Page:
Quick rote review. The letter name at the top of the circles represents our starting point as its key signature and pitches use no sharps or flats, just the white keys on the piano. The letter name / pitch A at the top of the minor keys illustration becomes our starting point, as the pitches of A natural minor are also just the white keys on the piano. Same with C major. Thus, yet another way to look at the major / minor / Yin / Yang magics of the system and organization of our musical resources.

Piano white keys. Here's an illustration of the white keys of our piano and their letter names. Do note the 'two / three' repeating pattern of the black keys. And do also note where there is no black key in between two sets of white keys. For these are the 'built right in', naturally located half step intervals that build up these two groups. Example 15a.

Natural half steps. In the above keyboard illustration we note that there is no black key between the two pitches E and F and between the two pitches B and C. For we guitarists, these are two half step intervals, so one fret. Historically, we had these pitches and half step locations long before we had keyboards.

Clockwise / 5th's. Thinking major keys, we move clockwise to the right and the intervals between our letter names is the perfect 5th. This puts us in the 'sharp keys' territory of our keyclock. With each clockwise hourly click, we pick up another sharp as we move through our keys. Thus from the illustration which follows, G major will have one sharp, D major will have two sharps and so forth around. Example 15b.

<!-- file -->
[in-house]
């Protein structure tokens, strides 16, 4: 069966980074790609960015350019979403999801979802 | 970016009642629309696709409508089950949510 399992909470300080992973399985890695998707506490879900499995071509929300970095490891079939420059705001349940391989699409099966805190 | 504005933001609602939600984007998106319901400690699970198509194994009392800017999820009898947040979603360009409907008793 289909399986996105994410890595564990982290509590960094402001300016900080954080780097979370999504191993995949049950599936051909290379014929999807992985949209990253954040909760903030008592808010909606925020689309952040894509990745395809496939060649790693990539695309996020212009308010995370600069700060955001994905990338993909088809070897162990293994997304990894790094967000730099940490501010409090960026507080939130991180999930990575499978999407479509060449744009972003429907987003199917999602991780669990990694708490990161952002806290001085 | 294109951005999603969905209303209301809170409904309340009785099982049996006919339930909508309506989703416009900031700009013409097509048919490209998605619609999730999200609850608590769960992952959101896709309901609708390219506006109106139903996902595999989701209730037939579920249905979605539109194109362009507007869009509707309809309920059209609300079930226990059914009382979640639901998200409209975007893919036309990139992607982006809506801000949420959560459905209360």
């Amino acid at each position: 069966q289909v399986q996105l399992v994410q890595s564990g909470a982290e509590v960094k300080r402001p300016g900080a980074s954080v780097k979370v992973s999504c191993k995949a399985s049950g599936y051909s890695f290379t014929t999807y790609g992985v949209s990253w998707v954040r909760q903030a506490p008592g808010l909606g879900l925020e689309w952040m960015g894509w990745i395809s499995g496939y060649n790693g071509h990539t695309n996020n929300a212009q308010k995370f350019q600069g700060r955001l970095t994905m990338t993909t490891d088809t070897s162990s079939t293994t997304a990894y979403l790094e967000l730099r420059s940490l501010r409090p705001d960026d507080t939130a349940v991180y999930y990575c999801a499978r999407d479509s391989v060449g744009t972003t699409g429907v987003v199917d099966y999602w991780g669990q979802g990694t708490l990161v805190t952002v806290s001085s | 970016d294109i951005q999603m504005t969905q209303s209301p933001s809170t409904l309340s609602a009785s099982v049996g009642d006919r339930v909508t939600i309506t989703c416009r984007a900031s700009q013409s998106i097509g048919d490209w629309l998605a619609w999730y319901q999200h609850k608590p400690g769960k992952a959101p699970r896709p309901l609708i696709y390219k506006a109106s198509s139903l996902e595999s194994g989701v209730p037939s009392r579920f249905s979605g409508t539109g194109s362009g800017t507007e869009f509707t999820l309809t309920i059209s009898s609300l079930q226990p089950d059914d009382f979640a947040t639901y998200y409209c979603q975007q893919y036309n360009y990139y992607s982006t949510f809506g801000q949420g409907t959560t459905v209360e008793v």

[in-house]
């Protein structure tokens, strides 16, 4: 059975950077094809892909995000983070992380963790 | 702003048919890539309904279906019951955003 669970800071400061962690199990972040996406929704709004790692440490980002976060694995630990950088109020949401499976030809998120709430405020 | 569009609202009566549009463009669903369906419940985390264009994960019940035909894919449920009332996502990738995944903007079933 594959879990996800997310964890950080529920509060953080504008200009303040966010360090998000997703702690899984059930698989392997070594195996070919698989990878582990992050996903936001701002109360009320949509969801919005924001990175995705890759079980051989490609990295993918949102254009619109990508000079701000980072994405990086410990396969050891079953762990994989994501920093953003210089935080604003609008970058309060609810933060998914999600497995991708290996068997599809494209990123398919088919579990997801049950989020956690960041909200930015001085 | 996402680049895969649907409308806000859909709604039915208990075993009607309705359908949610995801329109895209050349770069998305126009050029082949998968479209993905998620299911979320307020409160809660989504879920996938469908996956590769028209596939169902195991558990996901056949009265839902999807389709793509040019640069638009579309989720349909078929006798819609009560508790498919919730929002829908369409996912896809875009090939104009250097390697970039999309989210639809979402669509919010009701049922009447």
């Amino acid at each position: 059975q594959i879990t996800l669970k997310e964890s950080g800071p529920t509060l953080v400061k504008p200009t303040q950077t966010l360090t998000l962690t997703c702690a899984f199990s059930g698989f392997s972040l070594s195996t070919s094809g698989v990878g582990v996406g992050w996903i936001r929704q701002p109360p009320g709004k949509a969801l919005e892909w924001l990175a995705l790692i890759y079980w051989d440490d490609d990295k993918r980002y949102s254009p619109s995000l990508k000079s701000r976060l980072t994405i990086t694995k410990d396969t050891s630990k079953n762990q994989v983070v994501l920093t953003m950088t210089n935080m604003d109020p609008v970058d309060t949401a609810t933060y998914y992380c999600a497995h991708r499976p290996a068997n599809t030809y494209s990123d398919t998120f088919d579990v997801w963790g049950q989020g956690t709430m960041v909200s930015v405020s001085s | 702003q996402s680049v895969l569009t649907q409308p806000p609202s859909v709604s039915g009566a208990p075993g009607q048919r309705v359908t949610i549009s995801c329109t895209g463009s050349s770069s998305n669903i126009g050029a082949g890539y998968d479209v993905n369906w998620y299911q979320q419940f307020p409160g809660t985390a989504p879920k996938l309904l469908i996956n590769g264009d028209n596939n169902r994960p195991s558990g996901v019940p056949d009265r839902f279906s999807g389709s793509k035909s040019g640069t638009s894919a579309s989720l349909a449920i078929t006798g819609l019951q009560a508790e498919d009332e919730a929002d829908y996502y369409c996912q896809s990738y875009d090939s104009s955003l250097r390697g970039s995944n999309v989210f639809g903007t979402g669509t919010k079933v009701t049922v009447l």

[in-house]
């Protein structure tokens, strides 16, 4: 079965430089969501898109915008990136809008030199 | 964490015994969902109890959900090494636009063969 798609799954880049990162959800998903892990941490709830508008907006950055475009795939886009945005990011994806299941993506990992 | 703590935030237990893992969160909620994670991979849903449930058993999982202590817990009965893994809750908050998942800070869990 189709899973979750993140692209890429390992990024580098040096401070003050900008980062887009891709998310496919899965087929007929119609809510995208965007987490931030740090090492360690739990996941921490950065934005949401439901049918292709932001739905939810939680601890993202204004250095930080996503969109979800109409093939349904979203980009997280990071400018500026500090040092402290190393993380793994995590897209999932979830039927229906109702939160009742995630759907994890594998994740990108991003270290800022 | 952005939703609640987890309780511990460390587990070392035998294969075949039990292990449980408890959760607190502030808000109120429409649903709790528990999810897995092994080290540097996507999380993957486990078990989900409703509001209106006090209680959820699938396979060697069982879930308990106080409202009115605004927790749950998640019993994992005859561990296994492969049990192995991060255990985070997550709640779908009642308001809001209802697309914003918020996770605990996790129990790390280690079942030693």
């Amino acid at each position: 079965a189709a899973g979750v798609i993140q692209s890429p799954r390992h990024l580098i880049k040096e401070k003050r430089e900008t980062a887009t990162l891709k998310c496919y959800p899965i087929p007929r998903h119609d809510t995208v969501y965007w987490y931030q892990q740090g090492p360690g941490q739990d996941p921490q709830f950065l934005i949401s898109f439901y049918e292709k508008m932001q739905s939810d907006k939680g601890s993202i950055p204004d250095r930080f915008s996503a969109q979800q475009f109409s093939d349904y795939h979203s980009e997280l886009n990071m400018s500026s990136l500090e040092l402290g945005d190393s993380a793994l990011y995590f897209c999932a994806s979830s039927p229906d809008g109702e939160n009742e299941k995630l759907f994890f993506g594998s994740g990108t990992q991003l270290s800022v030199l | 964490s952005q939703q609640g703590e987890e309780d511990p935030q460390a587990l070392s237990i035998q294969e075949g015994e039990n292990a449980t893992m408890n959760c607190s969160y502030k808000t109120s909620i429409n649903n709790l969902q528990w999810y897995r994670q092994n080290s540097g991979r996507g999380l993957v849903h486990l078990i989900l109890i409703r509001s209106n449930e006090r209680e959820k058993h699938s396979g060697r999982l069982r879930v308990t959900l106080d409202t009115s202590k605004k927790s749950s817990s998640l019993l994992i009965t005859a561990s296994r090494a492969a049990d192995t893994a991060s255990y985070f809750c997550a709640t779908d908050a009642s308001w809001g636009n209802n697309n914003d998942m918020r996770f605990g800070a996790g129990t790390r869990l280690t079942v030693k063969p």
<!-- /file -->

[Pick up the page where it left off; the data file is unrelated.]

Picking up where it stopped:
the sharp keys are clockwise

Sharp key signatures. Here are the sharp key signatures for our major / relative minor key centers. Example 15c.

G major
D major
A major
E major
B major
F# major

E minor
B minor
F# minor
C# minor
G# minor
D# minor

Counterclockwise / 4th's. Reversing our direction to the left or counterclockwise, we encounter our 'flat keys.' Example 15d.

the flat keys are counterclockwise

Flat key signatures. Here are the flat key signatures for our major / relative minor key centers. Example 15e.

F major
Bb major
Eb major
Ab major
Db major
Gb major
D minor
B minor
F# minor
C# minor
G# minor
D# minor